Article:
Rebalancing the island’s budget by 2015-16 is only the start, Chief Minister Allan Bell told politicians in a Tynwald address outlining government progress and priorities for the coming year.
He specified the major challenges that lie ahead balancing the conflicting needs to economise while supporting an ageing population.
He also signalled a radical restructuring of the Council of Ministers system.
Mr Bell told members that he would propose the changes, affecting his own office as well as the Council of Ministers, before the end of the year.
‘We must have more robust means for developing policies and driving through change if we are to deal effectively with the critical issues our island faces,’ he said.
‘Government can no longer work in departmental silos. We will be reviewing the budget-setting process, which I believe needs improvement for the future. We must put the needs of our citizens above the outdated structures of Government to deliver the right outcomes.’
He added: ‘Treasury is continuing to forecast that we will rebalance our budget in 2015-16 in line with its original plan.
‘But this does not mean the job is done and we will be able to resume our old spending hapits.’
He said original predictions of withdrawing reserve funds of £92m were an over estimate and the likely figure was £84m to £89m.
‘We have set a target of making £10m in annual efficiency savings through the transforming goernment programme,’ he said.
Savings had been made by centralising services and keeping a check on the government’s wage bill – the latter by £50m ‘in real terms’ since 2010 by reducing staff numbers and giving below-inflation wage increases.
Other savings had been made by reducing staff sickness and cutting the cost of government accommodation by reducing the amount of rented space and the number of buildings it owns, he said.
Accommodation costs were reduced by more than £700,000 in the past two years and £5.1m of surplus property had been disposed of, also in the past two years.
The merging of harbours and airports divisions of the Department of Infrastructure was a valuable part of the process of streamlining government. The merging of the Manx Electricity Authority and Water and Sewerage Authority would also help the process, though he warned against above-inflation tariff increases. Consideration is also to be given to bringing the government’s departments of Health and Social Care back together.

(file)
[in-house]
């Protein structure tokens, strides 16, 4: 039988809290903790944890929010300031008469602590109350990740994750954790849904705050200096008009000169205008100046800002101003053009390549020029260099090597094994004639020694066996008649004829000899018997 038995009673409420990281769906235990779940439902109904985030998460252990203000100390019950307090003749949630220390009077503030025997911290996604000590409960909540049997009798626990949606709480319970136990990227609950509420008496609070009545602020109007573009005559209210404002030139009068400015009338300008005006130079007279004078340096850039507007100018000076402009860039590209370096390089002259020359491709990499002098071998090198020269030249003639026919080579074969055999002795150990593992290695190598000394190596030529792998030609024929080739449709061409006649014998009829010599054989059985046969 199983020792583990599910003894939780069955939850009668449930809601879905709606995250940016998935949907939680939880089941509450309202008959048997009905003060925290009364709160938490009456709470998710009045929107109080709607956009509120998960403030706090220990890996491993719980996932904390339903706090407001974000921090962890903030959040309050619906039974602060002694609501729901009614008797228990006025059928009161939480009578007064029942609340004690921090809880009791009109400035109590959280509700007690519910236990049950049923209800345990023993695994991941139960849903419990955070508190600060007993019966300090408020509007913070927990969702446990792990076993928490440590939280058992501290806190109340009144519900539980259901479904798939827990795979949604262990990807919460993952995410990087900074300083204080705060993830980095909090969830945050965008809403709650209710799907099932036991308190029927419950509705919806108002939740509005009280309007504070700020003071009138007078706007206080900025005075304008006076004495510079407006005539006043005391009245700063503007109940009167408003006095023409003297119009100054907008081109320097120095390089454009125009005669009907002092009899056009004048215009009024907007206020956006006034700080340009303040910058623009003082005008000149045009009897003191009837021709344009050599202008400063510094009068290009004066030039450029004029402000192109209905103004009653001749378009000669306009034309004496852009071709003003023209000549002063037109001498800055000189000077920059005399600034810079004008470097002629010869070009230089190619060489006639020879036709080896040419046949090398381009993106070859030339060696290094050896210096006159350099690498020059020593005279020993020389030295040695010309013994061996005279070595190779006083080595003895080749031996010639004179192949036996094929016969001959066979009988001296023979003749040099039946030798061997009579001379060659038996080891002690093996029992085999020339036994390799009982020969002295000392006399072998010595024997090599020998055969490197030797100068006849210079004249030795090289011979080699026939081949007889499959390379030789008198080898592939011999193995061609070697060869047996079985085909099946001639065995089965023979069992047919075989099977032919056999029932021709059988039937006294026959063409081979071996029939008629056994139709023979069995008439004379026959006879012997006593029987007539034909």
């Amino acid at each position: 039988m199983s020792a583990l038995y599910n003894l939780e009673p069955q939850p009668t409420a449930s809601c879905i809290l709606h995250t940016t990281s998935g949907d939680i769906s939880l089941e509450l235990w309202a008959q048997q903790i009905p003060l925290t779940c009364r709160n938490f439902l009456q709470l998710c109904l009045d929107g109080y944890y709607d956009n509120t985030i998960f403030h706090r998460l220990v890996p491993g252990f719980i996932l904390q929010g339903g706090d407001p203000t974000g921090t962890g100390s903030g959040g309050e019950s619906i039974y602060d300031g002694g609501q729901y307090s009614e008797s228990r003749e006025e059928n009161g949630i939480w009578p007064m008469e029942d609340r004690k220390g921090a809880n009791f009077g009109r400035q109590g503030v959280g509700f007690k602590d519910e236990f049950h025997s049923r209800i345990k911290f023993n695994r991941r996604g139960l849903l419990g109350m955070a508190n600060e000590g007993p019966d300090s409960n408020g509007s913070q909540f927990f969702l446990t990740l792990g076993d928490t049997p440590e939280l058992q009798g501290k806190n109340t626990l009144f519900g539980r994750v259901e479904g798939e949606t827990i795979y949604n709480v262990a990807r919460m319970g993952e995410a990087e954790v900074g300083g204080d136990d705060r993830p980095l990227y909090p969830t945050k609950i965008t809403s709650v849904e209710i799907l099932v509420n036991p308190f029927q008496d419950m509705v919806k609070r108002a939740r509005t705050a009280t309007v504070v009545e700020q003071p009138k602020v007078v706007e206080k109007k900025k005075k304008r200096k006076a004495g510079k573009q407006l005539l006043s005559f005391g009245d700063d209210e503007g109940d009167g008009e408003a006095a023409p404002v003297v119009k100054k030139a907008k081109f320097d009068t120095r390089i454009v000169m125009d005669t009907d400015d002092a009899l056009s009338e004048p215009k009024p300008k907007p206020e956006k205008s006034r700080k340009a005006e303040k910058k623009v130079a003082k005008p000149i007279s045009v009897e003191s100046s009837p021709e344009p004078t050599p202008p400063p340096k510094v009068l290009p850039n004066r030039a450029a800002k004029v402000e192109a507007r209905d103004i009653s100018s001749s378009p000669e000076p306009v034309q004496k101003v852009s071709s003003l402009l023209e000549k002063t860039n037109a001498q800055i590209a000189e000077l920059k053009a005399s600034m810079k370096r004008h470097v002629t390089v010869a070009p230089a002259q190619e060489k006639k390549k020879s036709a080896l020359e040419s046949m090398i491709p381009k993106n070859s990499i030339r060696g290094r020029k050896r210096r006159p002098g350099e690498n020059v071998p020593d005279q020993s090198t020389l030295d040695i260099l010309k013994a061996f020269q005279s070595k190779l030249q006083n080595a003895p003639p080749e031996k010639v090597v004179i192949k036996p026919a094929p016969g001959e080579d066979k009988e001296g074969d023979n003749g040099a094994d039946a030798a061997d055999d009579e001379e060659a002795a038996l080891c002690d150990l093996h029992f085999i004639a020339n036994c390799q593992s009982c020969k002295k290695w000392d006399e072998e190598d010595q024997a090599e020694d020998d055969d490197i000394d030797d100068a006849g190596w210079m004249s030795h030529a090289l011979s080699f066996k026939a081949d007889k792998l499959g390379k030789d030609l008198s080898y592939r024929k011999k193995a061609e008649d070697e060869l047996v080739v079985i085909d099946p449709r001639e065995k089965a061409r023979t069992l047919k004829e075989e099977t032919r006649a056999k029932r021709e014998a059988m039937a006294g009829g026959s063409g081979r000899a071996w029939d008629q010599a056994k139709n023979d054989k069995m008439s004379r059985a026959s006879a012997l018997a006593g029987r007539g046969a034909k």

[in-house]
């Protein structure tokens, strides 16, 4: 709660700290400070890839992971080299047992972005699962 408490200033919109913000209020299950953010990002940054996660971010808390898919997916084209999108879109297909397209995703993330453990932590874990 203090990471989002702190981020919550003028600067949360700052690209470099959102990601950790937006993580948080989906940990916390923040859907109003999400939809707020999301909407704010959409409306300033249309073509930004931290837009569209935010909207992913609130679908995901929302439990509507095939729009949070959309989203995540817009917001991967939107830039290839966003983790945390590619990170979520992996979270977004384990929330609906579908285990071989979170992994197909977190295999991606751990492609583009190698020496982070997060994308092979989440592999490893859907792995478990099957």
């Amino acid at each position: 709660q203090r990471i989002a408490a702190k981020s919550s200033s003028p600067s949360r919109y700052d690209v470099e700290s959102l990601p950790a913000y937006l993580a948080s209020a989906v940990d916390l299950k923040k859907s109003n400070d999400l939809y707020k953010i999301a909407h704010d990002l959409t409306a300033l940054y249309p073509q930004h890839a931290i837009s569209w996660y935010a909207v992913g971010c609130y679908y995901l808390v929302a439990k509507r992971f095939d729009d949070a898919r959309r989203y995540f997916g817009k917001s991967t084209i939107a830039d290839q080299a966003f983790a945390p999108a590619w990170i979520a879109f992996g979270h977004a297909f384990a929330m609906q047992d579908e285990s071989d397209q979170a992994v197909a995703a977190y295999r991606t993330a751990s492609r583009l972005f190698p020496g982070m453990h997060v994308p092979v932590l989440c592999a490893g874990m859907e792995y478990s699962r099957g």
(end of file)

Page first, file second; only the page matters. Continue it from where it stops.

The growing interest in the TT saw 40,000 visitors this year, which was up by 27 per cent on 2010. This brought in £18.9m of economic benefit to the island and £3.5m into government coffers.
Further afield he said the government was working hard to forge links and gain foreign business with 12 delegations of more than 40 people visiting from China in the past year. Business from the Middle East had also brought over £3m in bank deposits £2 billion in life insurance funds and 40 corporate jets for the island’s aircraft register.
One target is to strengthen political and econimic links with the north west of England and a key priority for government, he said, would be next year’s International Festival for Business in Liverpool.
‘It will be the biggest such event since the Festival of Britain in 1951, attracting some quarter of a million businesses and government leaders,’ he said.
Answering quetions at the end of his address, Mr Bell said the government’s open skies policy allowing airlines to operate routes to the island was likely to receive further consideration. He said the FATCA negotiations with the US were now complete but added: ‘At the moment America is closed so we have no one to sign it with.’
Rushen MHK Laurence Skelly suggested a Manx National Savings Bond might ‘help maintain viability of the island’s sub post offices’.
Returning to the issue of the impending healthcare burden Mr Bell said: ‘No one should be under any illusions that when we have balanced the budget that is an end to it. Over 80s health care needs a whole island debate.’
The 65-plus age group is expected to grow by 75 per cent in the next 20 years, compared to an overall population increase of 16 per cent. Health care costs for the over 80s will double from £25m to £50m.